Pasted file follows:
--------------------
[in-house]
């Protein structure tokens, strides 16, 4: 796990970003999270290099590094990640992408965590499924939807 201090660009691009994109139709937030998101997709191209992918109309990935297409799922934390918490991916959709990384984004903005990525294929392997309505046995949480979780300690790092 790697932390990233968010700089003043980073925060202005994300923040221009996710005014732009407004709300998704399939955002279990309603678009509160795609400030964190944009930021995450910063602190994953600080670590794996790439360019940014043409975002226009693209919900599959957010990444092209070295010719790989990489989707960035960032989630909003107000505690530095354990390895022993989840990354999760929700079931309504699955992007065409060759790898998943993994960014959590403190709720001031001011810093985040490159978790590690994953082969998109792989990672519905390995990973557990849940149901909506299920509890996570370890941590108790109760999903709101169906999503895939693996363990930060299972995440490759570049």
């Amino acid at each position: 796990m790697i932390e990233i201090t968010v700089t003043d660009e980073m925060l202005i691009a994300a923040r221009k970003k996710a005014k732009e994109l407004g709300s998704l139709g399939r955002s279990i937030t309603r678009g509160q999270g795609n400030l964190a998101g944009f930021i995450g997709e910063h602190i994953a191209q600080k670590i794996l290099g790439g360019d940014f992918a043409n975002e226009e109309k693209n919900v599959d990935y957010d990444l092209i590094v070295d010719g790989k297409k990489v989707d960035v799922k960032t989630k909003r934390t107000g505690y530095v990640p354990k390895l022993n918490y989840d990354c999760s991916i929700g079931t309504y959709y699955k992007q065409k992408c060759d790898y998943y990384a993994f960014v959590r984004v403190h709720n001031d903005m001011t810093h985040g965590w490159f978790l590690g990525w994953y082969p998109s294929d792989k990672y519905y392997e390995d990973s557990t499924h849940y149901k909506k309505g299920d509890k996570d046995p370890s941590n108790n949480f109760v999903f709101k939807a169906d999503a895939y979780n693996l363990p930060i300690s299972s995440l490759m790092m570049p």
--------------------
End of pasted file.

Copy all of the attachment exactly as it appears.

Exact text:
[in-house]
């Protein structure tokens, strides 16, 4: 796990970003999270290099590094990640992408965590499924939807 201090660009691009994109139709937030998101997709191209992918109309990935297409799922934390918490991916959709990384984004903005990525294929392997309505046995949480979780300690790092 790697932390990233968010700089003043980073925060202005994300923040221009996710005014732009407004709300998704399939955002279990309603678009509160795609400030964190944009930021995450910063602190994953600080670590794996790439360019940014043409975002226009693209919900599959957010990444092209070295010719790989990489989707960035960032989630909003107000505690530095354990390895022993989840990354999760929700079931309504699955992007065409060759790898998943993994960014959590403190709720001031001011810093985040490159978790590690994953082969998109792989990672519905390995990973557990849940149901909506299920509890996570370890941590108790109760999903709101169906999503895939693996363990930060299972995440490759570049």
């Amino acid at each position: 796990m790697i932390e990233i201090t968010v700089t003043d660009e980073m925060l202005i691009a994300a923040r221009k970003k996710a005014k732009e994109l407004g709300s998704l139709g399939r955002s279990i937030t309603r678009g509160q999270g795609n400030l964190a998101g944009f930021i995450g997709e910063h602190i994953a191209q600080k670590i794996l290099g790439g360019d940014f992918a043409n975002e226009e109309k693209n919900v599959d990935y957010d990444l092209i590094v070295d010719g790989k297409k990489v989707d960035v799922k960032t989630k909003r934390t107000g505690y530095v990640p354990k390895l022993n918490y989840d990354c999760s991916i929700g079931t309504y959709y699955k992007q065409k992408c060759d790898y998943y990384a993994f960014v959590r984004v403190h709720n001031d903005m001011t810093h985040g965590w490159f978790l590690g990525w994953y082969p998109s294929d792989k990672y519905y392997e390995d990973s557990t499924h849940y149901k909506k309505g299920d509890k996570d046995p370890s941590n108790n949480f109760v999903f709101k939807a169906d999503a895939y979780n693996l363990p930060i300690s299972s995440l490759m790092m570049p």